Sanchez was commander of coalition forces during a period when abuse of prisoners occurred at Abu Ghraib and at other locations. In a memo signed by General Sanchez and later acquired by the ACLU through a Freedom of Information Act request, techniques were authorized to interrogate prisoners, included "environmental manipulation" such as making a room hot or cold or using an "unpleasant smell", isolating a prisoner, disrupting normal sleep patterns and "convincing the detainee that individuals from a country other than the United States are interrogating him." <3> On May 5, 2006 Sanchez denied ever authorizing interrogators to "go to the outer limits". Sanchez said he had told interrogators: "...we should be conducting our interrogations to the limits of our authority." Sanchez called the ACLU: "...a bunch of sensationalist liars, I mean lawyers, that will distort any and all information that they get to draw attention to their positions." <4>

War crimes prosecution

On 14 November 2006, human rights advocate Wolfgang Kaleck brought charges at the German Federal Attorney General (Generalbundesanwalt) against Ricardo Sanchez and a number of other high officials for their involvement in human rights violations in Abu Ghraib in Iraq and Guantanamo Bay. Kaleck acts as an advocate for more than 30 human rights organizations as well as 11 former prisoners at Abu Ghraib and Guantanamo.
Career after Iraq

In June 2004, Lieutenant General Sanchez relinquished command of the Multi-National Force Iraq (MNF-I) to General George Casey, Vice Chief of Staff of the Army. Sanchez returned to Germany where he continued as Commanding General, V Corps. He was briefly considered for promotion to four-star rank with assignment as Commander, Southern Command; nomination would have required Senate confirmation, which would have been contentious due to the Abu Ghraib scandal. He was not nominated; the position went to General Bantz Craddock.

Sanchez led V Corps in Germany during 2004-2005 as it refitted in anticipation of its second deployment as the command headquarters in Iraq. When V Corps returned to Iraq as headquarters element for the Multi-National Corps Iraq (MNC-I), Lieutenant General Peter W. Chiarelli was named commander; the V Corps flag remained in Germany with Sanchez. The result was somewhat unusual; the V Corps headquarters was in Iraq under Chiarelli's command with the name MNC-I while Sanchez remained in Germany with the corps flag, but with replacement (V Corps-Rear) personnel.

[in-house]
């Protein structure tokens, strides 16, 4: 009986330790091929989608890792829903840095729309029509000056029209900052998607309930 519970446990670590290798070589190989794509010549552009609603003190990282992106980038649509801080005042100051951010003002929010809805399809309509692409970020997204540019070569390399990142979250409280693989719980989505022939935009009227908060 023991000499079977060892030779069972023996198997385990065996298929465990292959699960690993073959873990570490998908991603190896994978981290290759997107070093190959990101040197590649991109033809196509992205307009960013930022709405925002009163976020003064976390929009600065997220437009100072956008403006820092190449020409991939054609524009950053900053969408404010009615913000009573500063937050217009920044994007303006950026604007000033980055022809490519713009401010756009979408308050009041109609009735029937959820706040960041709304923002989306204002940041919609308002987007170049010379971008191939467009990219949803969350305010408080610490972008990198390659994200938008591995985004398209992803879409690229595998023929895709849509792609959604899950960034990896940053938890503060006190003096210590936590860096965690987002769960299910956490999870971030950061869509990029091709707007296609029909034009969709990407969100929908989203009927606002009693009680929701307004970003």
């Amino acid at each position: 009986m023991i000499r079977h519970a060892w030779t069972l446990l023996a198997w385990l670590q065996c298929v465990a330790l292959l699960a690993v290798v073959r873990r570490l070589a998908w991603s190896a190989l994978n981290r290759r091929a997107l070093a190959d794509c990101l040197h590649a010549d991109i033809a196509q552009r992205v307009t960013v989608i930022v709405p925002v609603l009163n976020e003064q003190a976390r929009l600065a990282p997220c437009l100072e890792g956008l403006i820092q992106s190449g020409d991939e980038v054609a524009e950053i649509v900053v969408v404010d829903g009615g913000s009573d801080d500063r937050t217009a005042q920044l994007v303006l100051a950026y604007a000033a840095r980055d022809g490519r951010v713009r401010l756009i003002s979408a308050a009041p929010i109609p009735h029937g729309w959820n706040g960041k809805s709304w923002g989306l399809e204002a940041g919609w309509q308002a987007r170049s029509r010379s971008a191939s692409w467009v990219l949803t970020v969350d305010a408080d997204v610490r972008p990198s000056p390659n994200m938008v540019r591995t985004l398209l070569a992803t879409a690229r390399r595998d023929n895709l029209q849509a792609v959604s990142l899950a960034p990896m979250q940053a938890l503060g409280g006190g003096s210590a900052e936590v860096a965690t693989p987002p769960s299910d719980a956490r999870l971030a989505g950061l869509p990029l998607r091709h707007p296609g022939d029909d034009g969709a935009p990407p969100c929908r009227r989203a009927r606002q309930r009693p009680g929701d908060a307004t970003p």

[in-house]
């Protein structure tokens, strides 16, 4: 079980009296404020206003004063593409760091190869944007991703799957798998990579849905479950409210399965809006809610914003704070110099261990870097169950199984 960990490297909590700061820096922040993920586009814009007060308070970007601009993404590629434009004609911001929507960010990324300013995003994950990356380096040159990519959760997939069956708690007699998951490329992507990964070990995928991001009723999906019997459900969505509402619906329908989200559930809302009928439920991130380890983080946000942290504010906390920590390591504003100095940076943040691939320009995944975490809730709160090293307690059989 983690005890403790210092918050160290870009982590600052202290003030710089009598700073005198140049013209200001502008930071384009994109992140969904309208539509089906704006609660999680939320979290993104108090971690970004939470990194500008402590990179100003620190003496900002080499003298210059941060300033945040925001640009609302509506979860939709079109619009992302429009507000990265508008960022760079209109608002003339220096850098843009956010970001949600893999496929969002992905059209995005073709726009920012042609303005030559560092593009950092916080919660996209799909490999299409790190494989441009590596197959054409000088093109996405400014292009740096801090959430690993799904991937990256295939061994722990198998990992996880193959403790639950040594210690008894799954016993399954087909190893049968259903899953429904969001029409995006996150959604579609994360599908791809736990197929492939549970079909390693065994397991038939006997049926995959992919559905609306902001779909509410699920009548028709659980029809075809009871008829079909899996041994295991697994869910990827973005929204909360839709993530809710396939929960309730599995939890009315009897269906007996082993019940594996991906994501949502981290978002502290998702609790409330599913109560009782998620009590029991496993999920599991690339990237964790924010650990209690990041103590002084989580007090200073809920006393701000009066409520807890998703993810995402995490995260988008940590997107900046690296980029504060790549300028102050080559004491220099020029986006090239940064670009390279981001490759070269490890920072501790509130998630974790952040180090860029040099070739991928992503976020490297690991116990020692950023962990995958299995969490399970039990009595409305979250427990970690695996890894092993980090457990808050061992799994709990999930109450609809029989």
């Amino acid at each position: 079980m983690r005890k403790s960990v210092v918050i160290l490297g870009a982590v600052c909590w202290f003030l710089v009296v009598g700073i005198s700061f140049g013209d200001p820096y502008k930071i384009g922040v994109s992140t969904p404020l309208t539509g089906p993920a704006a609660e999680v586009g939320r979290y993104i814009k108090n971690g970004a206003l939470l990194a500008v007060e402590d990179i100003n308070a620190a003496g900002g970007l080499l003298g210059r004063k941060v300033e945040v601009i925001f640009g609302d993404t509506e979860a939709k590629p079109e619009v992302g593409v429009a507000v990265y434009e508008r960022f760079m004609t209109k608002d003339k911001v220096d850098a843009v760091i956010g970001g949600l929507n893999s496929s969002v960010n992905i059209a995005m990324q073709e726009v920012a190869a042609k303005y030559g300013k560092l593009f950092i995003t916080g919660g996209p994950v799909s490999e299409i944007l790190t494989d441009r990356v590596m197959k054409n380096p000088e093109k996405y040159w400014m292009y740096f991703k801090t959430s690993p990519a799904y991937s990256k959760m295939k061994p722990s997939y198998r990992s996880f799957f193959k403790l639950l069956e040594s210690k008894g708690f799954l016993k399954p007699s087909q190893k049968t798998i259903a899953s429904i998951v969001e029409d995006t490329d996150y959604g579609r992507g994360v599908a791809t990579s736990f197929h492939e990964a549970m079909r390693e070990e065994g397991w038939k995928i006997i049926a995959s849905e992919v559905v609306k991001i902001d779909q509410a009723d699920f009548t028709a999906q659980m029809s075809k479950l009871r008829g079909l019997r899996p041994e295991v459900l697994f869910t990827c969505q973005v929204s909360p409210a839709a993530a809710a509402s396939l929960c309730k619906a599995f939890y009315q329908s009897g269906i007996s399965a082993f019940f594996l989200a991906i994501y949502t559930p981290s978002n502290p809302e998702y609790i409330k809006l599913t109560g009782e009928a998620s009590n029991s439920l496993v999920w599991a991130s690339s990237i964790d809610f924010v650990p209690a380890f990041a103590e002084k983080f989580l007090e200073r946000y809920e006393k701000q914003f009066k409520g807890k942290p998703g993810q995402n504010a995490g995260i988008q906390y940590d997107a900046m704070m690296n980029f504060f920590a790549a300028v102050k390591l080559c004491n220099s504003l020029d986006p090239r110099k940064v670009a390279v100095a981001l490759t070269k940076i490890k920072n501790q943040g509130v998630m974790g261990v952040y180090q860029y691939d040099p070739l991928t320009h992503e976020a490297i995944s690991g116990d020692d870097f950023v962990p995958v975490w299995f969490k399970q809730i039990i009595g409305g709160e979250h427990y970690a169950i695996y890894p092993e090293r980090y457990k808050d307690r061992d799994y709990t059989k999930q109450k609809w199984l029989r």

On 6 September 2006, Sanchez relinquished command of V Corps in a ceremony at Campbell Barracks, Heidelberg, Germany. Sanchez had commanded the corps for more than 3 years; longer than any previous commander in the unit's history. In deference to Sanchez' longevity, he relinquished command to General David McKiernan, Commanding General, US Army Europe and Seventh Army, his higher commander, instead of to a successor.

Sanchez retired on 1 November 2006, culminating 33 years of Army service. Sanchez now lives in his home state of Texas.
Printer Friendly | Permalink |  | Top
Heidi Donating Member (1000+ posts) Send PM | Profile | Ignore Sun Nov-08-09 08:08 AM
Response to Original message
1. Recommended.
Printer Friendly | Permalink |  | Top
Mari333 Donating Member (1000+ posts) Send PM | Profile | Ignore Sun Nov-08-09 08:10 AM
Response to Original message
2. knr and they will all get off, scot free!
not one of them will be investigated or tried.
Printer Friendly | Permalink |  | Top
Echo In Light Donating Member (1000+ posts) Send PM | Profile | Ignore Sun Nov-08-09 08:19 AM
Response to Original message
3. K&R
Printer Friendly | Permalink |  | Top
Maraya1969 Donating Member (1000+ posts) Send PM | Profile | Ignore Sun Nov-08-09 08:44 AM
Response to Original message
4. I thought Obama put an end to this early on in his Presidency.
Printer Friendly | Permalink |  | Top
Solly Mack Donating Member (1000+ posts) Send PM | Profile | Ignore Sun Nov-08-09 08:51 AM
Response to Original message
5. Miller is as guilty as homemade sin
and Sanchez is too.
Printer Friendly | Permalink |  | Top
DU AdBot (1000+ posts) Click to send private message to this author Click to view 
this author's profile Click to add 
this author to your buddy list Click to add 
this author to your Ignore list Wed Jul 26th 2017, 02:13 AM
Response to Original message
Advertisements [?]

Home » Discuss » Archives » General Discussion (1/22-2007 thru 12/14/2010) Donate to DU

Powered by DCForum+ Version 1.1 Copyright 1997-2002
Software has been extensively modified by the DU administrators

Important Notices: By participating on this discussion board, visitors agree to abide by the rules outlined on our Rules page. Messages posted on the Democratic Underground Discussion Forums are the opinions of the individuals who post them, and do not necessarily represent the opinions of Democratic Underground, LLC.

Home  |  Discussion Forums  |  Journals |  Store  |  Donate

About DU  |  Contact Us  |  Privacy Policy

Got a message for Democratic Underground? Click here to send us a message.

© 2001 - 2011 Democratic Underground, LLC